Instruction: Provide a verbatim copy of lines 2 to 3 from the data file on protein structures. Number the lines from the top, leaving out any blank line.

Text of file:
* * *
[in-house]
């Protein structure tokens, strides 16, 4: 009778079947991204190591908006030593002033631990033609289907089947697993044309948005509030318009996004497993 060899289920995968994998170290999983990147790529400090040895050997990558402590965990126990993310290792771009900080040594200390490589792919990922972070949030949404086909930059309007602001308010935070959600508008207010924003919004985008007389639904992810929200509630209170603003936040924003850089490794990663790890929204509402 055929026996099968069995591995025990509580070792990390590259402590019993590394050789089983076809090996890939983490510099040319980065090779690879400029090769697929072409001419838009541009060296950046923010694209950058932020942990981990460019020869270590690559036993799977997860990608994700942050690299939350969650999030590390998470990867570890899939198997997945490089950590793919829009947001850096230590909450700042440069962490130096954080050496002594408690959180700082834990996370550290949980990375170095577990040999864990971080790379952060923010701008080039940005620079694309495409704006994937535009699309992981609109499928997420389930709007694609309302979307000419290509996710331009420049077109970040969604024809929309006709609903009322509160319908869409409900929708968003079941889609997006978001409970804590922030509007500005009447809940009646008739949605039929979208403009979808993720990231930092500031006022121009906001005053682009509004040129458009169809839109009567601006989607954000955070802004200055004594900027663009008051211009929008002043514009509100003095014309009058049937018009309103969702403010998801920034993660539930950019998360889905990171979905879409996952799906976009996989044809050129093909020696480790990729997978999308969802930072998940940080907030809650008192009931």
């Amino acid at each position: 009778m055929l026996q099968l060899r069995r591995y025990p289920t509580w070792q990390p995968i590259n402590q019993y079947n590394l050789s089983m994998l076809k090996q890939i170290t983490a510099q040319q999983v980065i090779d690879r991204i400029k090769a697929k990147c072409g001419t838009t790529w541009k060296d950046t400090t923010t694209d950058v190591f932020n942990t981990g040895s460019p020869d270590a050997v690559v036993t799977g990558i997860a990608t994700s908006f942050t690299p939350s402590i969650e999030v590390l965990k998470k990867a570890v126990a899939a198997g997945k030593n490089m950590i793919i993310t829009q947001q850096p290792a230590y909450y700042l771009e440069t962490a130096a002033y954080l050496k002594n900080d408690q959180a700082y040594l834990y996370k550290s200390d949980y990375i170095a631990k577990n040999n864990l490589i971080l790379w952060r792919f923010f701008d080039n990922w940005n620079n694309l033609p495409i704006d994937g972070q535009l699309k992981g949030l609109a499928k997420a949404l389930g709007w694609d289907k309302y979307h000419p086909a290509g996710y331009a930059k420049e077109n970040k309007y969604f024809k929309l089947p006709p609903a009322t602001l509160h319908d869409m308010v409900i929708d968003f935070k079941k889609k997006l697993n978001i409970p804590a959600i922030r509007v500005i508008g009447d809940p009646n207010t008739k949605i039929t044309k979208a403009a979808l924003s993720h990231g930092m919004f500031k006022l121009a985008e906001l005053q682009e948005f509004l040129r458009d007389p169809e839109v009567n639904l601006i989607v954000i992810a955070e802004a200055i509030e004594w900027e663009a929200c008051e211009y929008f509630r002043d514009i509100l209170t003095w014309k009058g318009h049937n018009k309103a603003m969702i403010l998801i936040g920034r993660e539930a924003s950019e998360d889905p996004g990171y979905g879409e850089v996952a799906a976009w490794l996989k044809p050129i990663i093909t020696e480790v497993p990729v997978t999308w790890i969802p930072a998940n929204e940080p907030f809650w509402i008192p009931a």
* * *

């Protein structure tokens, strides 16, 4: 009778079947991204190591908006030593002033631990033609289907089947697993044309948005509030318009996004497993 060899289920995968994998170290999983990147790529400090040895050997990558402590965990126990993310290792771009900080040594200390490589792919990922972070949030949404086909930059309007602001308010935070959600508008207010924003919004985008007389639904992810929200509630209170603003936040924003850089490794990663790890929204509402 055929026996099968069995591995025990509580070792990390590259402590019993590394050789089983076809090996890939983490510099040319980065090779690879400029090769697929072409001419838009541009060296950046923010694209950058932020942990981990460019020869270590690559036993799977997860990608994700942050690299939350969650999030590390998470990867570890899939198997997945490089950590793919829009947001850096230590909450700042440069962490130096954080050496002594408690959180700082834990996370550290949980990375170095577990040999864990971080790379952060923010701008080039940005620079694309495409704006994937535009699309992981609109499928997420389930709007694609309302979307000419290509996710331009420049077109970040969604024809929309006709609903009322509160319908869409409900929708968003079941889609997006978001409970804590922030509007500005009447809940009646008739949605039929979208403009979808993720990231930092500031006022121009906001005053682009509004040129458009169809839109009567601006989607954000955070802004200055004594900027663009008051211009929008002043514009509100003095014309009058049937018009309103969702403010998801920034993660539930950019998360889905990171979905879409996952799906976009996989044809050129093909020696480790990729997978999308969802930072998940940080907030809650008192009931």
């Amino acid at each position: 009778m055929l026996q099968l060899r069995r591995y025990p289920t509580w070792q990390p995968i590259n402590q019993y079947n590394l050789s089983m994998l076809k090996q890939i170290t983490a510099q040319q999983v980065i090779d690879r991204i400029k090769a697929k990147c072409g001419t838009t790529w541009k060296d950046t400090t923010t694209d950058v190591f932020n942990t981990g040895s460019p020869d270590a050997v690559v036993t799977g990558i997860a990608t994700s908006f942050t690299p939350s402590i969650e999030v590390l965990k998470k990867a570890v126990a899939a198997g997945k030593n490089m950590i793919i993310t829009q947001q850096p290792a230590y909450y700042l771009e440069t962490a130096a002033y954080l050496k002594n900080d408690q959180a700082y040594l834990y996370k550290s200390d949980y990375i170095a631990k577990n040999n864990l490589i971080l790379w952060r792919f923010f701008d080039n990922w940005n620079n694309l033609p495409i704006d994937g972070q535009l699309k992981g949030l609109a499928k997420a949404l389930g709007w694609d289907k309302y979307h000419p086909a290509g996710y331009a930059k420049e077109n970040k309007y969604f024809k929309l089947p006709p609903a009322t602001l509160h319908d869409m308010v409900i929708d968003f935070k079941k889609k997006l697993n978001i409970p804590a959600i922030r509007v500005i508008g009447d809940p009646n207010t008739k949605i039929t044309k979208a403009a979808l924003s993720h990231g930092m919004f500031k006022l121009a985008e906001l005053q682009e948005f509004l040129r458009d007389p169809e839109v009567n639904l601006i989607v954000i992810a955070e802004a200055i509030e004594w900027e663009a929200c008051e211009y929008f509630r002043d514009i509100l209170t003095w014309k009058g318009h049937n018009k309103a603003m969702i403010l998801i936040g920034r993660e539930a924003s950019e998360d889905p996004g990171y979905g879409e850089v996952a799906a976009w490794l996989k044809p050129i990663i093909t020696e480790v497993p990729v997978t999308w790890i969802p930072a998940n929204e940080p907030f809650w509402i008192p009931a």